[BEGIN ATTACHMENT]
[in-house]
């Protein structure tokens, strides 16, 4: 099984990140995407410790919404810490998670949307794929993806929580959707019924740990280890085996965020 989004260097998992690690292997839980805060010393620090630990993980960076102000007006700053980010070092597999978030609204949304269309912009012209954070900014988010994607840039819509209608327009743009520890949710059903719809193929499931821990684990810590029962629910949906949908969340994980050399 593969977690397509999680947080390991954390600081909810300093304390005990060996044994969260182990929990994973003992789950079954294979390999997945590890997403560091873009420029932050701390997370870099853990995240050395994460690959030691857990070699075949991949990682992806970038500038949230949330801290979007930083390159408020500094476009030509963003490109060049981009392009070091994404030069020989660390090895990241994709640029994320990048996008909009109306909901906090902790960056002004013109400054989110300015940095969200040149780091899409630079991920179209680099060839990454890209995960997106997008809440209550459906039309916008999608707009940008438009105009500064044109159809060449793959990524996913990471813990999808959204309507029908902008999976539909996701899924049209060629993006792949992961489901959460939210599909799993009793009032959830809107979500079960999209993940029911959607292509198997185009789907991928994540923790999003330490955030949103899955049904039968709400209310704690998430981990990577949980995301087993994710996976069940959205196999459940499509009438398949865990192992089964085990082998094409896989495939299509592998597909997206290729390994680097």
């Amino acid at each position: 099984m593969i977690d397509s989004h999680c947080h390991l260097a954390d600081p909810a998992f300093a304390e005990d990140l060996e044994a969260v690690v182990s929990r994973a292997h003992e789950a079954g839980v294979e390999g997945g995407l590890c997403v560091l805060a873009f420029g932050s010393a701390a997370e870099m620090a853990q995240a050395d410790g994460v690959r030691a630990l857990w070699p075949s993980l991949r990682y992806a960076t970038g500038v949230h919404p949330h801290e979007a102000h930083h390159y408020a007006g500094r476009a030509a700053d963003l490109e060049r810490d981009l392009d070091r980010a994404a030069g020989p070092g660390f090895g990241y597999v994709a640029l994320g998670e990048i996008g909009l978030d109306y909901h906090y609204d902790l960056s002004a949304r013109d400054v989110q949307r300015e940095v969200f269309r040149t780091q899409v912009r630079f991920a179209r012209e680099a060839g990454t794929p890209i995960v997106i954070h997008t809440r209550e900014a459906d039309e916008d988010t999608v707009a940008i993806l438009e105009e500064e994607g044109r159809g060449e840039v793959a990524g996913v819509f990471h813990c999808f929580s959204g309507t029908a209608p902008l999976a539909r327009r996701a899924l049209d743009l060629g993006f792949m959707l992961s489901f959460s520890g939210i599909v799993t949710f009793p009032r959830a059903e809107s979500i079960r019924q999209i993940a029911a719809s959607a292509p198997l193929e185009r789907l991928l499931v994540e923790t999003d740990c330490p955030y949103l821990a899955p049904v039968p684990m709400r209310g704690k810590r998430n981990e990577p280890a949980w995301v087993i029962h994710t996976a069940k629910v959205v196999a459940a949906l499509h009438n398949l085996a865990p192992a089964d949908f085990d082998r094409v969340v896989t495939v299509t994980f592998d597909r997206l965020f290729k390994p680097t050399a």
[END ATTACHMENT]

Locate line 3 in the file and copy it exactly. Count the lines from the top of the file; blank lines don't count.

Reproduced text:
């Amino acid at each position: 099984m593969i977690d397509s989004h999680c947080h390991l260097a954390d600081p909810a998992f300093a304390e005990d990140l060996e044994a969260v690690v182990s929990r994973a292997h003992e789950a079954g839980v294979e390999g997945g995407l590890c997403v560091l805060a873009f420029g932050s010393a701390a997370e870099m620090a853990q995240a050395d410790g994460v690959r030691a630990l857990w070699p075949s993980l991949r990682y992806a960076t970038g500038v949230h919404p949330h801290e979007a102000h930083h390159y408020a007006g500094r476009a030509a700053d963003l490109e060049r810490d981009l392009d070091r980010a994404a030069g020989p070092g660390f090895g990241y597999v994709a640029l994320g998670e990048i996008g909009l978030d109306y909901h906090y609204d902790l960056s002004a949304r013109d400054v989110q949307r300015e940095v969200f269309r040149t780091q899409v912009r630079f991920a179209r012209e680099a060839g990454t794929p890209i995960v997106i954070h997008t809440r209550e900014a459906d039309e916008d988010t999608v707009a940008i993806l438009e105009e500064e994607g044109r159809g060449e840039v793959a990524g996913v819509f990471h813990c999808f929580s959204g309507t029908a209608p902008l999976a539909r327009r996701a899924l049209d743009l060629g993006f792949m959707l992961s489901f959460s520890g939210i599909v799993t949710f009793p009032r959830a059903e809107s979500i079960r019924q999209i993940a029911a719809s959607a292509p198997l193929e185009r789907l991928l499931v994540e923790t999003d740990c330490p955030y949103l821990a899955p049904v039968p684990m709400r209310g704690k810590r998430n981990e990577p280890a949980w995301v087993i029962h994710t996976a069940k629910v959205v196999a459940a949906l499509h009438n398949l085996a865990p192992a089964d949908f085990d082998r094409v969340v896989t495939v299509t994980f592998d597909r997206l965020f290729k390994p680097t050399a």